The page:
And down underneath is the loveliest nook,
    Where the four-leaf clovers grow.

One leaf is for hope, and one is for faith,
    And one is for love, you know,
And God put another in for luck—
    If you search, you will find where they grow.

But you must have hope, and you must have faith,
    You must love and be strong – and so—
If you work, if you wait, you will find the place
    Where the four-leaf clovers grow.

the river of bees :: w. s. merwin

In a dream I returned to the river of bees
Five orange trees by the bridge and
Beside two mills my house
Into whose courtyard a blindman followed
The goats and stood singing
Of what was older

Soon it will be fifteen years

He was old he will have fallen into his eyes

I took my eyes
A long way to the calendars
Room after room asking how shall I live

One of the ends is made of streets
One man processions carry through it
Empty bottles their
Image of hope
It was offered to me by name

Once once and once
In the same city I was born
Asking what shall I say

He will have fallen into his mouth
Men think they are better than grass

I return to his voice rising like a forkful of hay

He was old he is not real nothing is real
Nor the noise of death drawing water

We are the echo of the future

On the door it says what to do to survive
But we were not born to survive
Only to live

the circle :: elizabeth bohm

We come to childhood after all our work
Of going up and down the roads of men;
In ignorance perhaps we take the fork
Leading to simplicity again.

We recognize a house, a field, a fence:
This is the country, this is where we played!
We meet the landscape that a child’s glance
Photographed on all our light and shade.

Again the glow like gas-flame of the sky
Trembles above the hills we always knew,
And though the morning long ago was dry
We trace our early steps across the dew.

the way it works :: rosalia moffett

is not that I am half her and half
my father, quite, so it’s not true
that I am destined to half of her

battalion of doctors—
or exactly half her body’s refusal
to go through this world assembled

in a way anyone understands. My brothers
don’t question this, that they are separate
as moons. They don’t look

like her. They orbit, tall, black-haired. They reach,
lift things down from the top cupboards.
Me, though. Who am I but her

creation, clicking around in all her old
high heels? Listen, who knows
where this comes from. And you, you,

must’ve inherited your brain
from your father.
But I have her arm
in mine so she won’t stumble because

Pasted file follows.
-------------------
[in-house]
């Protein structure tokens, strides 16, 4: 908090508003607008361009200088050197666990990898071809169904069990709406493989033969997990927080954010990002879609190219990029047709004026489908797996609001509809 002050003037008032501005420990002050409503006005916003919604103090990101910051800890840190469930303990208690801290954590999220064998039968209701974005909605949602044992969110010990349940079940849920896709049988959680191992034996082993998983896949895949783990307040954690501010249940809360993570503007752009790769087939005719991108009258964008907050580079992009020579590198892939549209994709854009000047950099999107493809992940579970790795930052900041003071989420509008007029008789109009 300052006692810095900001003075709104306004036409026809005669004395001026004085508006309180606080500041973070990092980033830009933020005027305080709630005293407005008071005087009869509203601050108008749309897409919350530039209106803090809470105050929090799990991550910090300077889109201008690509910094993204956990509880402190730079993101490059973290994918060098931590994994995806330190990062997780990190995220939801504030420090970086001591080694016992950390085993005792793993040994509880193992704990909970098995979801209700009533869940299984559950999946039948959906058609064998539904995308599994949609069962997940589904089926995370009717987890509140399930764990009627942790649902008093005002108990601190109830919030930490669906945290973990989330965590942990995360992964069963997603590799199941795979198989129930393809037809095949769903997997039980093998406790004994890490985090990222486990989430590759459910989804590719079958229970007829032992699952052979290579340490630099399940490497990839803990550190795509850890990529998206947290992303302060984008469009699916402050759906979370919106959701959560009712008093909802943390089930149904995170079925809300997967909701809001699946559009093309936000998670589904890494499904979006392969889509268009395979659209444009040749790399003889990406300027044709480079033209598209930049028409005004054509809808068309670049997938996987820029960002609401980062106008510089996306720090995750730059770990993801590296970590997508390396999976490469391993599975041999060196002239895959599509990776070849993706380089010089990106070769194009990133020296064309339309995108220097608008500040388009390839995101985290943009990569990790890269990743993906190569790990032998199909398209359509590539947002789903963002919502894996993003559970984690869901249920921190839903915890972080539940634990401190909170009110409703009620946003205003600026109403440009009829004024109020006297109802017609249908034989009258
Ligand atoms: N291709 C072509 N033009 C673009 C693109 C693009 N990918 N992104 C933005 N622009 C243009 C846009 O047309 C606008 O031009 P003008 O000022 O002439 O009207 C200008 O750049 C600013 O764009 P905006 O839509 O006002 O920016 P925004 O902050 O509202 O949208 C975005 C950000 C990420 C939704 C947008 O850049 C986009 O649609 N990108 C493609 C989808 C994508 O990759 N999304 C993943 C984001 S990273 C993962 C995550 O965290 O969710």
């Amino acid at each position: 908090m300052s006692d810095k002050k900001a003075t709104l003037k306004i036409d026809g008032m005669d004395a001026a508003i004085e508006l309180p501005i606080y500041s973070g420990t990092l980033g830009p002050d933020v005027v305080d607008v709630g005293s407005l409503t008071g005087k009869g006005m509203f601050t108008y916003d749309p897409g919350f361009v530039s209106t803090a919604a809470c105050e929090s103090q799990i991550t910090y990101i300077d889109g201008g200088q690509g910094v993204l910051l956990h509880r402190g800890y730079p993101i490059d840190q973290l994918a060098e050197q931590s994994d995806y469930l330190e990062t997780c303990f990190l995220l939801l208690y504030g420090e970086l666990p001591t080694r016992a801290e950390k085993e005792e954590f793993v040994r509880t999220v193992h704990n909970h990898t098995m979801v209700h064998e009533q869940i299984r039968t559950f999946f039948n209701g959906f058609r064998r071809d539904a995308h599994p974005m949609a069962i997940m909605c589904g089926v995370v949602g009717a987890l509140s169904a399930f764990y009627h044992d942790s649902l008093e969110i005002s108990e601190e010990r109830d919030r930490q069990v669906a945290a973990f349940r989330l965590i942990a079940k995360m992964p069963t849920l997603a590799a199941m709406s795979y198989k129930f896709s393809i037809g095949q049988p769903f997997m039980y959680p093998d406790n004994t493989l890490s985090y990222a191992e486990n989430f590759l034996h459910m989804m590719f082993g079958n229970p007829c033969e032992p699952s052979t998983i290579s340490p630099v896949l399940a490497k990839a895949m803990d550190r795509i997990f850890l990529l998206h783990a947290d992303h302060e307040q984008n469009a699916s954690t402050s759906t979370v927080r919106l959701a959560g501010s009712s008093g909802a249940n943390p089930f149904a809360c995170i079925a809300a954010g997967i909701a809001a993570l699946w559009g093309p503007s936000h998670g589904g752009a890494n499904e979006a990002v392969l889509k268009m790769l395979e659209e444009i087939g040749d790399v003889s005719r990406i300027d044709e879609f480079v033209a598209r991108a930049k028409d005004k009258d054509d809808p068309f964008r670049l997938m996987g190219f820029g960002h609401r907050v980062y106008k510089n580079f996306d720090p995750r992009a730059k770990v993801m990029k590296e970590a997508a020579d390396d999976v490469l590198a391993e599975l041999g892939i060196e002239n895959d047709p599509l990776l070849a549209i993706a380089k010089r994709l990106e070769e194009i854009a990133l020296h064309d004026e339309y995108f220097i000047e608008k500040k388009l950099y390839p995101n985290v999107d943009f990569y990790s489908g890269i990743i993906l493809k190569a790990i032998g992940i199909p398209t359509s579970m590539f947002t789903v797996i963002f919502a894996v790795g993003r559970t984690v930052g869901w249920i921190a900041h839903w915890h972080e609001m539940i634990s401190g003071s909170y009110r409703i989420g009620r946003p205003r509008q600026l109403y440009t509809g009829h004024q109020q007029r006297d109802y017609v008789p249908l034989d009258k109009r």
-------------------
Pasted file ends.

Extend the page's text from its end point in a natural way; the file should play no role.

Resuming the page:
that’s what the medicine does, undoes
the balance calibrators. I hold tight. I am careful,
as we walk, to watch where she puts her feet

which means I am looking at our legs
stepping in time with each other,
like someone next to a mirror.

trailing clouds of glory :: vijay seshadri

Even though I’m an immigrant,
the angel with the flaming sword seems fine with me.
He unhooks the velvet rope. He ushers me into the club.
Some activity in the mosh pit, a banquet here, a panhandler there,
a gray curtain drawn down over the infinitely curving lunette,
Jupiter in its crescent phase, huge,
a vista of a waterfall, with a rainbow in the spray,
a few desultory orgies, a billboard
of the snub-nosed electric car of the future—
the inside is exactly the same as the outside,
down to the m.c. in the yellow spats.
So why the angel with the flaming sword
bringing in the sheep and waving away the goats,
and the men with the binoculars,
elbows resting on the roll bars of jeeps,
peering into the desert? There is a border,
but it is not fixed, it wavers, it shimmies, it rises
and plunges into the unimaginable seventh dimension
before erupting in a field of Dakota corn. On the F train
to Manhattan yesterday, I sat across
from a family threesome Guatemalan by the look of them—
delicate and archaic and Mayan—
and obviously undocumented to the bone.
They didn’t seem anxious. The mother was
laughing and squabbling with the daughter
over a knockoff smart phone on which they were playing a
video game together. The boy, maybe three,
disdained their ruckus. I recognized the scowl on his face,
the retrospective, maskless rage of inception.
He looked just like my son when my son came out of his mother
after thirty hours of labor—the head squashed,
the lips swollen, the skin empurpled and hideous
with blood and afterbirth. Out of the inflamed tunnel
and into the cold room of harsh sounds.
He looked right at me with his bleared eyes.
He had a voice like Richard Burton’s.
He had an impressive command of the major English texts.
I will do such things, what they are yet I know not,